Author + information
- Received November 12, 2004
- Revision received February 8, 2005
- Accepted February 14, 2005
- Published online August 2, 2005.
- Kirkwood F. Adams Jr, MD, FACC⁎,⁎ (, )
- J. Herbert Patterson, PharmD†,
- Wendy A. Gattis, PharmD§,
- Christopher M. O’Connor, MD, FACC§,
- Craig R. Lee, PharmD†,
- Todd A. Schwartz, DrPH‡ and
- Mihai Gheorghiade, MD, FACC∥
- ↵⁎Reprint requests and correspondence:
Dr. Kirkwood F. Adams, Jr., UNC Heart Failure Program, 6110 Falconbridge Road, Suite 101, Chapel Hill, North Carolina 27517.
Objectives The purpose of this study was to investigate the relationship of serum digoxin concentration (SDC) and outcomes in women with heart failure (HF).
Background Controversy continues concerning the clinical utility of digoxin in women with HF.
Methods Our analysis was retrospective with data from the Digitalis Investigation Group (DIG) trial. The principal study analysis reviewed 4,944 patients with HF due to systolic dysfunction who survived for at least 4 weeks (all 3,366 patients randomized to placebo and the 1,578 of 3,372 patients randomized to digoxin who had serum concentration measured 6 to 30 h [inclusive] after the last dose of study drug at 4 weeks).
Results Continuous multivariable analysis demonstrated a significant linear relationship between SDC and mortality in women (p = 0.008) and men (p = 0.002, p = 0.766 for gender interaction). Averaging hazard ratios (HRs) across serum concentrations from 0.5 to 0.9 ng/ml in women produced a HR for death of 0.8 (95% confidence interval [CI] 0.62 to 1.13, p = 0.245) and for death or hospital stay for worsening HF of 0.73 (95% CI 0.58 to 0.93, p = 0.011). In contrast, SDCs from 1.2 to 2.0 ng/ml were associated with a HR for death for women of 1.33 (95% CI 1.001 to 1.76, p = 0.049).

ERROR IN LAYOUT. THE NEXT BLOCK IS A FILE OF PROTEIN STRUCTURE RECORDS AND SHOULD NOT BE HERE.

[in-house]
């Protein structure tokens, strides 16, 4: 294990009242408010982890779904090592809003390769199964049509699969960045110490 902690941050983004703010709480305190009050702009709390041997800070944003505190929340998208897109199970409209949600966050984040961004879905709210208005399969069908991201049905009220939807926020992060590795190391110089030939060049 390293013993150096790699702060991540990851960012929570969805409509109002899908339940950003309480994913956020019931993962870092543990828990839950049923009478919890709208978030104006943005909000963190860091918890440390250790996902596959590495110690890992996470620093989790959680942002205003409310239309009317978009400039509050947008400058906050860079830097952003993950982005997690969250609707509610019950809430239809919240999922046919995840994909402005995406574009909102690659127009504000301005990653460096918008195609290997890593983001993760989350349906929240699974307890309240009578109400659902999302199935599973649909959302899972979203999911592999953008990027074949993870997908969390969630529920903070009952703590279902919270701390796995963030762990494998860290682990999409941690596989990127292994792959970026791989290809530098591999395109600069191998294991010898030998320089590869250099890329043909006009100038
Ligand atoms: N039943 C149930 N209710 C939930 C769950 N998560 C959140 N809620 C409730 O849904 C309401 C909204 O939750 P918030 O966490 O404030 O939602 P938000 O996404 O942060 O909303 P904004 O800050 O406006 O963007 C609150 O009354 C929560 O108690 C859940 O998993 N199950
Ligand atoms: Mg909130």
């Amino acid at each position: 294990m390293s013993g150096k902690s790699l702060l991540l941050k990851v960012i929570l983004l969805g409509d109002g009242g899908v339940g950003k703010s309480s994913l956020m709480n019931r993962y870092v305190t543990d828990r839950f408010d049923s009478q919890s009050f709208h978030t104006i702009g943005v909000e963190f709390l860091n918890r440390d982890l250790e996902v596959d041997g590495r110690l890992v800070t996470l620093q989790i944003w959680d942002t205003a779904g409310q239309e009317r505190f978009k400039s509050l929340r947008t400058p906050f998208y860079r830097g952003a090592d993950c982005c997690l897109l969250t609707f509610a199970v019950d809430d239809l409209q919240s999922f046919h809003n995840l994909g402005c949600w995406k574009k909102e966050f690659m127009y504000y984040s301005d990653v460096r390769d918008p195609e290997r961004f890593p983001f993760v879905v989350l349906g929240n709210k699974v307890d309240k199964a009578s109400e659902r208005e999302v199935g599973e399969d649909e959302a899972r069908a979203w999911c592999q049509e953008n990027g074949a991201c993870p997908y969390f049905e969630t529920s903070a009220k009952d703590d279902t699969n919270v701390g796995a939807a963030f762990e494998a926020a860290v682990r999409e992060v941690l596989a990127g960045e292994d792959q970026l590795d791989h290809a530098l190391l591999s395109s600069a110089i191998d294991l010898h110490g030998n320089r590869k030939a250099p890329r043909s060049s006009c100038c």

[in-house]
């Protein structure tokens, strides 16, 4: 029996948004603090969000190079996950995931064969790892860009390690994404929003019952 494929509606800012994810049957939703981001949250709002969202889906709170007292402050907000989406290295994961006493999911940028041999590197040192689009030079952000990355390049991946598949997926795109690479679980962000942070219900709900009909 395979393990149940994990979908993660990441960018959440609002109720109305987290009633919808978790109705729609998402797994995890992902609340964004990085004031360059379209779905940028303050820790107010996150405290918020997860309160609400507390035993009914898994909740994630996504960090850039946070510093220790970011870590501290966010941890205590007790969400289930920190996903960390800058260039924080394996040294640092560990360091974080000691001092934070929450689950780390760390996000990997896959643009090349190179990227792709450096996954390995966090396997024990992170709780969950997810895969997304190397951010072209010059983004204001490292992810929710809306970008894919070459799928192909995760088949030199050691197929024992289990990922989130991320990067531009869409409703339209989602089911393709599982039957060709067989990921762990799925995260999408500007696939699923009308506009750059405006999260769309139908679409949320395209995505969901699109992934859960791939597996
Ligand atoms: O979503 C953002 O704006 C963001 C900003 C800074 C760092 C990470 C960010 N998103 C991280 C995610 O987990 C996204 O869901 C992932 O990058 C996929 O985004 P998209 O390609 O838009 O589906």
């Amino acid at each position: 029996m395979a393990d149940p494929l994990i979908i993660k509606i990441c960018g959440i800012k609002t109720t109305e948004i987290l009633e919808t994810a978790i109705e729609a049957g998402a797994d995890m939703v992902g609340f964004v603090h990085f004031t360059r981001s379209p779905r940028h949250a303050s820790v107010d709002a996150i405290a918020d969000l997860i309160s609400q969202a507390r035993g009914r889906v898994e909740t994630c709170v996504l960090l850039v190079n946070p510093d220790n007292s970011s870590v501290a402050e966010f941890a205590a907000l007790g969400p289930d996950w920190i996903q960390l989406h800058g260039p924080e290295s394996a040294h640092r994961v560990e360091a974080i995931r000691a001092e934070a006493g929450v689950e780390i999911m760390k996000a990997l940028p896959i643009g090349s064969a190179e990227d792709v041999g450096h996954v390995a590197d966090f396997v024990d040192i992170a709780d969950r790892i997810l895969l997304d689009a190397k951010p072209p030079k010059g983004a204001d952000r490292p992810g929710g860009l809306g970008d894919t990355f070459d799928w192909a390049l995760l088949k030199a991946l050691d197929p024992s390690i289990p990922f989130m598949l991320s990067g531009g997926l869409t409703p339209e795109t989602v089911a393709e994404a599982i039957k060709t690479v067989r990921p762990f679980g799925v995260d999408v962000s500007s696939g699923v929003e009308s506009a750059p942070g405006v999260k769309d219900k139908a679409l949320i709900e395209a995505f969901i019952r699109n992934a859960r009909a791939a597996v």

Conclusions Retrospective analysis of data from the DIG trial indicates a beneficial effect of digoxin on morbidity and no excess mortality in women at serum concentrations from 0.5 to 0.9 ng/ml, whereas serum concentrations ≥1.2 ng/ml seem harmful.
Drs. Adams, Patterson, O’Connor, Gattis, and Gheorghiade have or have had consulting, research relationships, and speaker bureau support from GlaxoSmithKline related to carvedilol but not digoxin. The DIG is conducted and supported by the National Heart, Lung, and Blood Institute (NHLBI) in collaboration with the DIG Study Investigators. This manuscript was not prepared in collaboration with investigators of the DIG Study and does not necessarily reflect the opinions or views of the DIG Study or the NHLBI. The authors would like to dedicate this manuscript to the late Dr. Thomas W. Smith, whose sense of scholarship, high ideals, good nature, and untiring investigative efforts related to the use of digitalis in patients with heart failure inspired this work.
- Received November 12, 2004.
- Revision received February 8, 2005.
- Accepted February 14, 2005.
- American College of Cardiology Foundation